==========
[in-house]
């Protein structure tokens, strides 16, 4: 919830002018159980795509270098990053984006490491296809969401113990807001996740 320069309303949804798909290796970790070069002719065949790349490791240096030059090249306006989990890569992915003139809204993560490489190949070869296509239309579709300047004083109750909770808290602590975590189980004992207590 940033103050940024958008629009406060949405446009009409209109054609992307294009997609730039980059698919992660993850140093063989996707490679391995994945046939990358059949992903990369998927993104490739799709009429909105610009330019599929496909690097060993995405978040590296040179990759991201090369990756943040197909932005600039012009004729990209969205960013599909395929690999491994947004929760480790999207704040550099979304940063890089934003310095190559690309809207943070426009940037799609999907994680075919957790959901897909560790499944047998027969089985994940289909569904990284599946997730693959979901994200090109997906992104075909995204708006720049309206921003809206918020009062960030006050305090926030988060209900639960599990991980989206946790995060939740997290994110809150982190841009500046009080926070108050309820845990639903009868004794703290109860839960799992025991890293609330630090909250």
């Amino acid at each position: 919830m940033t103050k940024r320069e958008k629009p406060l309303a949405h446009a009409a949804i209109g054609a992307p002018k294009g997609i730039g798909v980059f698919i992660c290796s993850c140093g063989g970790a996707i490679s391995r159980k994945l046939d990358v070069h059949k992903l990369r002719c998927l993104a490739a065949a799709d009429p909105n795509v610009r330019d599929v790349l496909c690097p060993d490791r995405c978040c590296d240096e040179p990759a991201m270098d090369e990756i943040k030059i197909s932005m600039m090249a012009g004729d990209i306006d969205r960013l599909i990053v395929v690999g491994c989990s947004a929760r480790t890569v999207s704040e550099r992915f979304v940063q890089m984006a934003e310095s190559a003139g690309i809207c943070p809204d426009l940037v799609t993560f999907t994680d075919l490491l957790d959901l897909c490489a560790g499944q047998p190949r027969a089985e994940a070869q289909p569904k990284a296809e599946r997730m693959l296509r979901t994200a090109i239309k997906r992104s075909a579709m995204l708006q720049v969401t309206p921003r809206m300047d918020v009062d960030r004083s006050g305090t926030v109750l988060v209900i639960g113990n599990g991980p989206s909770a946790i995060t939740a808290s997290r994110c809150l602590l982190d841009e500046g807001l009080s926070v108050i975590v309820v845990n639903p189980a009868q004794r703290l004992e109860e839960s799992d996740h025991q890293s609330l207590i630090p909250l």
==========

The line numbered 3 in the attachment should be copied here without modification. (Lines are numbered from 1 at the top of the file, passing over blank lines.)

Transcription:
């Amino acid at each position: 919830m940033t103050k940024r320069e958008k629009p406060l309303a949405h446009a009409a949804i209109g054609a992307p002018k294009g997609i730039g798909v980059f698919i992660c290796s993850c140093g063989g970790a996707i490679s391995r159980k994945l046939d990358v070069h059949k992903l990369r002719c998927l993104a490739a065949a799709d009429p909105n795509v610009r330019d599929v790349l496909c690097p060993d490791r995405c978040c590296d240096e040179p990759a991201m270098d090369e990756i943040k030059i197909s932005m600039m090249a012009g004729d990209i306006d969205r960013l599909i990053v395929v690999g491994c989990s947004a929760r480790t890569v999207s704040e550099r992915f979304v940063q890089m984006a934003e310095s190559a003139g690309i809207c943070p809204d426009l940037v799609t993560f999907t994680d075919l490491l957790d959901l897909c490489a560790g499944q047998p190949r027969a089985e994940a070869q289909p569904k990284a296809e599946r997730m693959l296509r979901t994200a090109i239309k997906r992104s075909a579709m995204l708006q720049v969401t309206p921003r809206m300047d918020v009062d960030r004083s006050g305090t926030v109750l988060v209900i639960g113990n599990g991980p989206s909770a946790i995060t939740a808290s997290r994110c809150l602590l982190d841009e500046g807001l009080s926070v108050i975590v309820v845990n639903p189980a009868q004794r703290l004992e109860e839960s799992d996740h025991q890293s609330l207590i630090p909250l």